4-AMINOPYRIDINE TREATMENT FOR CHRONIC SPINAL CORD INJURY
Wise Young, Ph.D, M.D.
W. M. Keck Center for Collaborative Neuroscience
Rutgers University, Piscataway, New Jersey 08854-8082
Let me start from the beginning. Until recently, I have been reluctant to post much about 4-aminopyridine (4-AP) or fampridine for three reasons. First, although the drug can be dispensed by compounding pharmacies, there is limited data concerning the quality and shelf-life of the drug. I had heard that some formulations of the drug may lose as much as 10% of its potency per week. Second, Acorda Therapeutics was running two phase 3 clinical trials to assess a new sustained release formulation of the drug (Fampridine SR). Since I am on the Board of Directors of Acorda Therapeutics, I did not want my comments interpreted by the FDA or others as being for or against compounded formulations. Third, the drug is not innocuous and should not be taken without close supervision by a physician. I was forced to comment when I found out that many are taking the drug with minimal physician supervision.
Last year, unfortunately, the two Acorda-run phase 3 clinical trials assessing Fampridine SR in people with chronic spinal cord injury did not meet the efficacy criteria of significantly reducing spasticity in people with chronic spinal cord injury. This failure may have been due to several reasons. First, in theory, only people with demyelinated axons should show improvements in motor and sensory function. The reason why spasticity was chosen as the primary outcome measures of these trials was because phase 2 trials suggested that more people show reduced spasticity. Second, the effective dose of the drug is close to doses that cause unacceptable side effects such as seizures. Therefore, the dose of the drug was kept at a level where no seizures were seen. Third, people recruited into the trials had to have severe spasticity but were allowed to continue taking other anti-spasticity drugs such as baclofen. It is possible that some people reduced their other anti-spasticity drugs to qualify for the trial. The trials suggested that both the control and the treated groups had reduced spasticity.
Due to lack of funding for more clinical trials of Fampridine SR in spinal cord injury, Acorda Therapeutics has decided to focus on developing Fampridine SR for multiple sclerosis where a large percentage of patients show improved motor and sensory function on the drug. Once the drug is approved for MS, the company can go back and redo clinical trials for spinal cord injury. The company therefore stopped fampridine trials for spinal cord injury. It may be several years before the drug is approved for spinal cord injury. Therefore, I feel that it is appropriate for me to discuss the compounding formulations of 4-AP and its use in spinal cord injury. Several polls on CareCure suggested that as many as 15% of people with chronic spinal cord injury have tried or are taking 4-AP. Many questions are asked over and over again. Therefore, I will try to answer the most frequently asked questions:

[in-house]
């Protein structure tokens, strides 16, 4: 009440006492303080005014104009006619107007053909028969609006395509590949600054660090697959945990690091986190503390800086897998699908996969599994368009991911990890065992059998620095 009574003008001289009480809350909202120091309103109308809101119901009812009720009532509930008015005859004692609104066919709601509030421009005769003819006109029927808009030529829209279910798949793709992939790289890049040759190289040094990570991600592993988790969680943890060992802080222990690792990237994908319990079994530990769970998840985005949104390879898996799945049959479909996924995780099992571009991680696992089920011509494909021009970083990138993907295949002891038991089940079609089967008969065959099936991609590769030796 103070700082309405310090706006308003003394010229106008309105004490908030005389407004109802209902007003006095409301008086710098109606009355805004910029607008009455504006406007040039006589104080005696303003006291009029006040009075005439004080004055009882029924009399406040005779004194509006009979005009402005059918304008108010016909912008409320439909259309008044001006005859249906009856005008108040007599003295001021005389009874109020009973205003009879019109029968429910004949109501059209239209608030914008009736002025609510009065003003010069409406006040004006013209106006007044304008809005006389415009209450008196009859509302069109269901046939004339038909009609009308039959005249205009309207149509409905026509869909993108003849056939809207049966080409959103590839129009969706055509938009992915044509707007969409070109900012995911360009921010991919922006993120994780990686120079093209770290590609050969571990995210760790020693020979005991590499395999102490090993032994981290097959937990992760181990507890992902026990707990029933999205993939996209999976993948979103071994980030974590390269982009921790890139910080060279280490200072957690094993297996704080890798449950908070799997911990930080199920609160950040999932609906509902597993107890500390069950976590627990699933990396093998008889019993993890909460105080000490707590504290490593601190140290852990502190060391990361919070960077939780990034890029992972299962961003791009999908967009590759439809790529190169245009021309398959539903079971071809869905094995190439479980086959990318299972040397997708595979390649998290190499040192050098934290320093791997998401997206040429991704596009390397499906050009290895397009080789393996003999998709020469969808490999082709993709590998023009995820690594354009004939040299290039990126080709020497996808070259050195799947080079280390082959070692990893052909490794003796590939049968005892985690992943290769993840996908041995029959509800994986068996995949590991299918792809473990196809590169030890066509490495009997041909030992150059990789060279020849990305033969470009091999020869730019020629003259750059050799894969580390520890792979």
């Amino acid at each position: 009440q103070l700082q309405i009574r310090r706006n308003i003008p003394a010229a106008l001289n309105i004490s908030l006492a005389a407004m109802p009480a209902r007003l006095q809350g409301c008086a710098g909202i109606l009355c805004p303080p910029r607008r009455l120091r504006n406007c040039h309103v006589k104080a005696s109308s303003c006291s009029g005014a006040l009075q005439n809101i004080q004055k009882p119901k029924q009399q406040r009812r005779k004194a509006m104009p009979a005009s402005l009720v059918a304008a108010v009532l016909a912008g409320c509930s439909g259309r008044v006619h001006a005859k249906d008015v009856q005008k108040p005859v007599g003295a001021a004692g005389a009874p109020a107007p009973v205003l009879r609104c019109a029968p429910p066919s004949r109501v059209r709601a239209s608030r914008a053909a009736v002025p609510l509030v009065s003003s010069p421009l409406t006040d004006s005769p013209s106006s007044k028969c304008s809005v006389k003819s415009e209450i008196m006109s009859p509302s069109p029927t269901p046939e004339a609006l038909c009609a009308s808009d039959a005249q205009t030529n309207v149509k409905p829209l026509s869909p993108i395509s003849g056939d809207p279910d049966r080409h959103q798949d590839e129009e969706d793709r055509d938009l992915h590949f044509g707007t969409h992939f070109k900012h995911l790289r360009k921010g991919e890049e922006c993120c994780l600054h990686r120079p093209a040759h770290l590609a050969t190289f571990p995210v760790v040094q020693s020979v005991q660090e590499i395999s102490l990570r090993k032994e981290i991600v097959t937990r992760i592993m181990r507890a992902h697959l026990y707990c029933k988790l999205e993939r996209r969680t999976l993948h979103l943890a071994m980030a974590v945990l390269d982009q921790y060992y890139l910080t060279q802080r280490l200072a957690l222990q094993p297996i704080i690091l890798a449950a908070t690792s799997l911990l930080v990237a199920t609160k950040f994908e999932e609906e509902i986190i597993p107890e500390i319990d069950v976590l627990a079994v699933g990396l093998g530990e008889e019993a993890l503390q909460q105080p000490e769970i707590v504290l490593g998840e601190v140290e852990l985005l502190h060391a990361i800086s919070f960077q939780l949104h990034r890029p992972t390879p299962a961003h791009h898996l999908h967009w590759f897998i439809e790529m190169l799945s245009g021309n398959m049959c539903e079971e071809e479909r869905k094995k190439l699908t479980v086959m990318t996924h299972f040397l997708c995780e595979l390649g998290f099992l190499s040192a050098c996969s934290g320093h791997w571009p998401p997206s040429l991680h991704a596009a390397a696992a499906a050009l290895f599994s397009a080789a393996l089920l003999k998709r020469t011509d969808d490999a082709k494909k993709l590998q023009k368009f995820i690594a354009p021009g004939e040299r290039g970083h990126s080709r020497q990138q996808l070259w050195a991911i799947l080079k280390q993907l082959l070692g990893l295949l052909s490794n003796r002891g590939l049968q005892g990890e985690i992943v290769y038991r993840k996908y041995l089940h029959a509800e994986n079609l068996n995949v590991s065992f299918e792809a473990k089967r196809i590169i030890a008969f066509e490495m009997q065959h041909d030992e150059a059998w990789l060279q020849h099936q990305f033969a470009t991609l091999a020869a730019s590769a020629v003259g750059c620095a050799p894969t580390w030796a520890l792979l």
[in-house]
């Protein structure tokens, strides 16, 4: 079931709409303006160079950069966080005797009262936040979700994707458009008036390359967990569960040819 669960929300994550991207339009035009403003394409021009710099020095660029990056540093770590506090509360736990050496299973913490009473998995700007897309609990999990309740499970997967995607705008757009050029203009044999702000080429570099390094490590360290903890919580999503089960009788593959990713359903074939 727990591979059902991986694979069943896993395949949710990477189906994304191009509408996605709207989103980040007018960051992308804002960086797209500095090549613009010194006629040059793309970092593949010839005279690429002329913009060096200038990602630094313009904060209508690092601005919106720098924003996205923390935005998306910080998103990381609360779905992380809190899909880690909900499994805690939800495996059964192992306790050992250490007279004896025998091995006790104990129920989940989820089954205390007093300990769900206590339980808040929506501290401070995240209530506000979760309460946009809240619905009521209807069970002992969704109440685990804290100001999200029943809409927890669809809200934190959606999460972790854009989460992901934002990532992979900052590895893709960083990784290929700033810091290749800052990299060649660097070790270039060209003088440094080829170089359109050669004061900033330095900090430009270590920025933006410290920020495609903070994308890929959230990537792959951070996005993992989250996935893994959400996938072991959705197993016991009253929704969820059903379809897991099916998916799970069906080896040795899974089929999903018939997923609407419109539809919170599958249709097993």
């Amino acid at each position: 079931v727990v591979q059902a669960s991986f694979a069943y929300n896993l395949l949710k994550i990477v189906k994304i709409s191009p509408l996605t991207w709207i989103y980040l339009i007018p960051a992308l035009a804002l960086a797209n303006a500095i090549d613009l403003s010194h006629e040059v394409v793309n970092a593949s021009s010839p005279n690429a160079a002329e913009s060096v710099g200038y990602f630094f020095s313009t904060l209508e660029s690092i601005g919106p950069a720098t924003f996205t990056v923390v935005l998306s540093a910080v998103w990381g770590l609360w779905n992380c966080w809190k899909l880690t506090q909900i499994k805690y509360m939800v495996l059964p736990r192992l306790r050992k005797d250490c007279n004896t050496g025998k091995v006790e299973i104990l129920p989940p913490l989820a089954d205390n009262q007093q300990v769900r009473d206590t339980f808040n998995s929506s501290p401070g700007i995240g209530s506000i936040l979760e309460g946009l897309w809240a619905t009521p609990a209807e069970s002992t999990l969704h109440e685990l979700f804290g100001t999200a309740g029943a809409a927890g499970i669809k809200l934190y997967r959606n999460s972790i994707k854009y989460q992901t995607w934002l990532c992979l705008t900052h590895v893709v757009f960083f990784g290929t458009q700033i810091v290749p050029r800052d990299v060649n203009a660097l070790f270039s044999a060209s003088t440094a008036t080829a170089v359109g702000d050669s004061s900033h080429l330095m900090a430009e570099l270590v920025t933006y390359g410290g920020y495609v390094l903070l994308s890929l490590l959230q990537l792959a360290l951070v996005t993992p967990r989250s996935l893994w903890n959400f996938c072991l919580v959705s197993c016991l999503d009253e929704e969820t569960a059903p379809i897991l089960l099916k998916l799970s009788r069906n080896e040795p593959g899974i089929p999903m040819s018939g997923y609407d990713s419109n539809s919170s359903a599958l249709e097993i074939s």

What is the difference between immediate-release and time-release formulations of 4-AP? At the present, 4-AP comes from compounding pharmacies in two formulations. One is called immediate release or is just the drug mixed with filler and placed in a capsule. This is the most common form of the drug. The other is a time-release formulation where the drug dissolves slower. The immediate release formulation causes a rapid rise of the blood drug levels within about half an hour and then falls gradually to about half of its level within 6 hours. To maintain the level, one has to take a capsule every 5-6 hours. Little is known about the time-release capsule from compounding pharmacies. Acorda Therapeutics has developed and is testing a sustained release (SR) formulation with a half-time of about 12 hours, allowing higher doses of the drug to be taken every 12 hours.
How does 4-AP work? 4-AP blocks the fast voltage-sensitive potassium channel on neurons and other excitable tissues such as the heart and muscle. This has two effects on the nervous system. First, the potassium channel is responsible for shortening the duration of action potentials (the signals that axons conduct). Blocking the potassium channel increases duration of the action potentials and allows the signals to conduct through demyelinated areas. Second, the duration of the action potential determines the amount of neurotransmitters released by the axons. Thus, 4-AP not only increases the reliability of action potentials but strengthens their effects when they get through. In recommended doses, it primarily affects demyelinated axons and has relatively little effect on normally myelinated axons. At higher doses, however, it begins to affect normal axons and neurons, as well as heart, muscle, and other excitable tissues of the body. The effect of 4-AP goes away when the drug level drop below certain levels.
Will 4-AP help me? It is difficult to predict whether 4-AP will have an effect on a given person. If the person does not have demyelinated axons crossing the injury site, 4-AP should not improve motor or sensory function. Only about a third of people with spinal cord injury have demyelinated axons as a cause of their neurological loss. In people who do have demyelinated axons crossing the injury site, it should strengthen motor and sensory function. In addition, 4-AP reduces spasticity without weakening muscles. Other anti-spasticity drugs such as baclofen reduce spasticity but at the same time will weaken voluntarily muscle activation. 4-AP may also reduce neuropathic pain but this effect is mixed because 4-AP increases pain sensations. Some people who have taken 4-AP have discovered that they have pain that is masked by their spinal cord injury. Because different people have different populations of demyelinated axons, the degree of improvement and type function vary considerably from person to person.